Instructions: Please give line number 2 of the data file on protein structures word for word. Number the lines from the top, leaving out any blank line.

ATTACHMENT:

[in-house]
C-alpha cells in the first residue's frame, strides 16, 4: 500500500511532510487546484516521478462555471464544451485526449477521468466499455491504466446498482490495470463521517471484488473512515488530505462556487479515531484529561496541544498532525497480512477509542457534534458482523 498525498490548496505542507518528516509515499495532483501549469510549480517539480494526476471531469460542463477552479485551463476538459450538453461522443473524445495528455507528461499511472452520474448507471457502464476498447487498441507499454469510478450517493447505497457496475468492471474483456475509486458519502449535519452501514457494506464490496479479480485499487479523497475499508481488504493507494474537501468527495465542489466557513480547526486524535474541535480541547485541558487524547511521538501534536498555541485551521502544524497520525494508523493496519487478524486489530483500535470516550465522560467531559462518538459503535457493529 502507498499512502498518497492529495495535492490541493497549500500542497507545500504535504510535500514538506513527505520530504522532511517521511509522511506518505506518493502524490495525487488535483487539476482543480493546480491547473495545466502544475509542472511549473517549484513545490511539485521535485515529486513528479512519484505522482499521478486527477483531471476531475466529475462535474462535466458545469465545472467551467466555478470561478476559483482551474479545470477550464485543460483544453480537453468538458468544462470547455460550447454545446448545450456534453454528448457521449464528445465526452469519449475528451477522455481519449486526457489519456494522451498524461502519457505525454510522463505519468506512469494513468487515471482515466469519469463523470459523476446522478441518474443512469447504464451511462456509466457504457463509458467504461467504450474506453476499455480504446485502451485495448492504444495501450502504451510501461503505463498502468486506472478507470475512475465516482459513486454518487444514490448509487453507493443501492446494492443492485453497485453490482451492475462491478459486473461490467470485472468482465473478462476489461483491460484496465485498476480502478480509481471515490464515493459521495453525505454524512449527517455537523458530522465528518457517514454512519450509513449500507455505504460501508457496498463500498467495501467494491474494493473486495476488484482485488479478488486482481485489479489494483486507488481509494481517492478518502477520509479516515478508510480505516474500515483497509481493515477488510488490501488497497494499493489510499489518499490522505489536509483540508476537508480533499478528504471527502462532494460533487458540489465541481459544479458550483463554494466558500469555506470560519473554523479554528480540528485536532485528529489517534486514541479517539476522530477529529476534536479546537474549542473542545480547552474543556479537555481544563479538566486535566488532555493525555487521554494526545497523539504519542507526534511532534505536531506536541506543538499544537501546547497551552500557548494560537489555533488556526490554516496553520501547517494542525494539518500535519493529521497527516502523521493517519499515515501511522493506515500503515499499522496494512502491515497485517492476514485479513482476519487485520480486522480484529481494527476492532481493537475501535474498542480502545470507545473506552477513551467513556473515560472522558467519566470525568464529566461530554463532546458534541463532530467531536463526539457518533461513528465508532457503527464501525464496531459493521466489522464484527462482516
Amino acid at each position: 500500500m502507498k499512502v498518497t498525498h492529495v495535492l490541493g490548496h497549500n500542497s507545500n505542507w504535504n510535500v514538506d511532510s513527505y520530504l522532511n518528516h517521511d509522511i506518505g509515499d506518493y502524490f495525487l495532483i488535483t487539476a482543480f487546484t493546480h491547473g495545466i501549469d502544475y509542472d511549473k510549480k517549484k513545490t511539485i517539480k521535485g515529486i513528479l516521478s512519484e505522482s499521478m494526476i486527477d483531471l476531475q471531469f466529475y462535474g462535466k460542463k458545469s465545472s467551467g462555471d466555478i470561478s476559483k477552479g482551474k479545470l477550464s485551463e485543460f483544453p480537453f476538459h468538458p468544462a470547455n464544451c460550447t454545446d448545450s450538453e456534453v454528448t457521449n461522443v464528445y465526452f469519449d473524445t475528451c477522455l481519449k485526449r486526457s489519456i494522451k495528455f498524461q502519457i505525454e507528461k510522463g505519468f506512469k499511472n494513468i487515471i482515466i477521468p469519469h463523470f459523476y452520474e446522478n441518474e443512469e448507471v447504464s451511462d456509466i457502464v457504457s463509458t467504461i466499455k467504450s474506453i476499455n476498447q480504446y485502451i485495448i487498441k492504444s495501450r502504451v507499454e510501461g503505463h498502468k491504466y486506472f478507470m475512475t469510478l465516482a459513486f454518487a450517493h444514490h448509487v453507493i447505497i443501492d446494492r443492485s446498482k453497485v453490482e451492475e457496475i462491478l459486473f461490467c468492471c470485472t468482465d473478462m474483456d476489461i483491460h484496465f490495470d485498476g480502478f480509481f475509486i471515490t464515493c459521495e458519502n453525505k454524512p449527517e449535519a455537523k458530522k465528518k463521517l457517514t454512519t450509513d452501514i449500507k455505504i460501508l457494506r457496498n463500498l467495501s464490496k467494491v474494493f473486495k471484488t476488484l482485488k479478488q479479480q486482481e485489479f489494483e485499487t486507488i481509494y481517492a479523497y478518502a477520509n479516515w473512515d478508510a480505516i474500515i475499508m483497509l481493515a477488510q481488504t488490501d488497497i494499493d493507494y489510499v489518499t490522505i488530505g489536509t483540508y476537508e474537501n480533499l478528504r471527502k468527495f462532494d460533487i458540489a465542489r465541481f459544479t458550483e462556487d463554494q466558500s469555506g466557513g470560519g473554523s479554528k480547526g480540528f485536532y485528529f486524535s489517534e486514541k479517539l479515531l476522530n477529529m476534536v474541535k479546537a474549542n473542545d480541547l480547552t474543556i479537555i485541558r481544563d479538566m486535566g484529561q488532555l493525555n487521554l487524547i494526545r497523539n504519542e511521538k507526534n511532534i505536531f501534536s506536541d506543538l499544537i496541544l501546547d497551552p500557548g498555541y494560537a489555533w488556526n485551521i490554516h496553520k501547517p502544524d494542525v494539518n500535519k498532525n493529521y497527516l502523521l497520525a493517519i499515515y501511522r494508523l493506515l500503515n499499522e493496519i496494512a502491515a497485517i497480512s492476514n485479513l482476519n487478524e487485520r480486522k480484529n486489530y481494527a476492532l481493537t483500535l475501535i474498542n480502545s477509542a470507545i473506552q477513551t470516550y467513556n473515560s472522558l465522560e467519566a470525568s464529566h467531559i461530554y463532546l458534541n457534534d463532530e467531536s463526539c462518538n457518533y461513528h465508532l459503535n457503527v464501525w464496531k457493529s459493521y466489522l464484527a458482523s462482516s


C-alpha cells in the first residue's frame, strides 16, 4: 500500500511532510487546484516521478462555471464544451485526449477521468466499455491504466446498482490495470463521517471484488473512515488530505462556487479515531484529561496541544498532525497480512477509542457534534458482523 498525498490548496505542507518528516509515499495532483501549469510549480517539480494526476471531469460542463477552479485551463476538459450538453461522443473524445495528455507528461499511472452520474448507471457502464476498447487498441507499454469510478450517493447505497457496475468492471474483456475509486458519502449535519452501514457494506464490496479479480485499487479523497475499508481488504493507494474537501468527495465542489466557513480547526486524535474541535480541547485541558487524547511521538501534536498555541485551521502544524497520525494508523493496519487478524486489530483500535470516550465522560467531559462518538459503535457493529 502507498499512502498518497492529495495535492490541493497549500500542497507545500504535504510535500514538506513527505520530504522532511517521511509522511506518505506518493502524490495525487488535483487539476482543480493546480491547473495545466502544475509542472511549473517549484513545490511539485521535485515529486513528479512519484505522482499521478486527477483531471476531475466529475462535474462535466458545469465545472467551467466555478470561478476559483482551474479545470477550464485543460483544453480537453468538458468544462470547455460550447454545446448545450456534453454528448457521449464528445465526452469519449475528451477522455481519449486526457489519456494522451498524461502519457505525454510522463505519468506512469494513468487515471482515466469519469463523470459523476446522478441518474443512469447504464451511462456509466457504457463509458467504461467504450474506453476499455480504446485502451485495448492504444495501450502504451510501461503505463498502468486506472478507470475512475465516482459513486454518487444514490448509487453507493443501492446494492443492485453497485453490482451492475462491478459486473461490467470485472468482465473478462476489461483491460484496465485498476480502478480509481471515490464515493459521495453525505454524512449527517455537523458530522465528518457517514454512519450509513449500507455505504460501508457496498463500498467495501467494491474494493473486495476488484482485488479478488486482481485489479489494483486507488481509494481517492478518502477520509479516515478508510480505516474500515483497509481493515477488510488490501488497497494499493489510499489518499490522505489536509483540508476537508480533499478528504471527502462532494460533487458540489465541481459544479458550483463554494466558500469555506470560519473554523479554528480540528485536532485528529489517534486514541479517539476522530477529529476534536479546537474549542473542545480547552474543556479537555481544563479538566486535566488532555493525555487521554494526545497523539504519542507526534511532534505536531506536541506543538499544537501546547497551552500557548494560537489555533488556526490554516496553520501547517494542525494539518500535519493529521497527516502523521493517519499515515501511522493506515500503515499499522496494512502491515497485517492476514485479513482476519487485520480486522480484529481494527476492532481493537475501535474498542480502545470507545473506552477513551467513556473515560472522558467519566470525568464529566461530554463532546458534541463532530467531536463526539457518533461513528465508532457503527464501525464496531459493521466489522464484527462482516